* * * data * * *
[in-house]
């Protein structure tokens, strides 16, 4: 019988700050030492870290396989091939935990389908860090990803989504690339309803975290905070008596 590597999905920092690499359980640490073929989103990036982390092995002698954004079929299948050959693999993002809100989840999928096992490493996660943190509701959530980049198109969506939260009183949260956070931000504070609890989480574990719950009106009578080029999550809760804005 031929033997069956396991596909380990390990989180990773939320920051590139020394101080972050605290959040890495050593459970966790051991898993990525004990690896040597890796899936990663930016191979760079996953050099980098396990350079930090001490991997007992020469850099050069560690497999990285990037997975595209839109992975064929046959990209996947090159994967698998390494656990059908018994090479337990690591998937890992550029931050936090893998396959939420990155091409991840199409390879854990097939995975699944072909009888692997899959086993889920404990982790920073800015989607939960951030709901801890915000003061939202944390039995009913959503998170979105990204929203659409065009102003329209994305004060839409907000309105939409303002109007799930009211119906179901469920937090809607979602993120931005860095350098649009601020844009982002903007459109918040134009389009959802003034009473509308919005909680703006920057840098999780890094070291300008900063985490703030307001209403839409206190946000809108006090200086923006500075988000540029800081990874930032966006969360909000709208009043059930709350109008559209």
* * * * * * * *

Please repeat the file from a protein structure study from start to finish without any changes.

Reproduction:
[in-house]
């Protein structure tokens, strides 16, 4: 019988700050030492870290396989091939935990389908860090990803989504690339309803975290905070008596 590597999905920092690499359980640490073929989103990036982390092995002698954004079929299948050959693999993002809100989840999928096992490493996660943190509701959530980049198109969506939260009183949260956070931000504070609890989480574990719950009106009578080029999550809760804005 031929033997069956396991596909380990390990989180990773939320920051590139020394101080972050605290959040890495050593459970966790051991898993990525004990690896040597890796899936990663930016191979760079996953050099980098396990350079930090001490991997007992020469850099050069560690497999990285990037997975595209839109992975064929046959990209996947090159994967698998390494656990059908018994090479337990690591998937890992550029931050936090893998396959939420990155091409991840199409390879854990097939995975699944072909009888692997899959086993889920404990982790920073800015989607939960951030709901801890915000003061939202944390039995009913959503998170979105990204929203659409065009102003329209994305004060839409907000309105939409303002109007799930009211119906179901469920937090809607979602993120931005860095350098649009601020844009982002903007459109918040134009389009959802003034009473509308919005909680703006920057840098999780890094070291300008900063985490703030307001209403839409206190946000809108006090200086923006500075988000540029800081990874930032966006969360909000709208009043059930709350109008559209």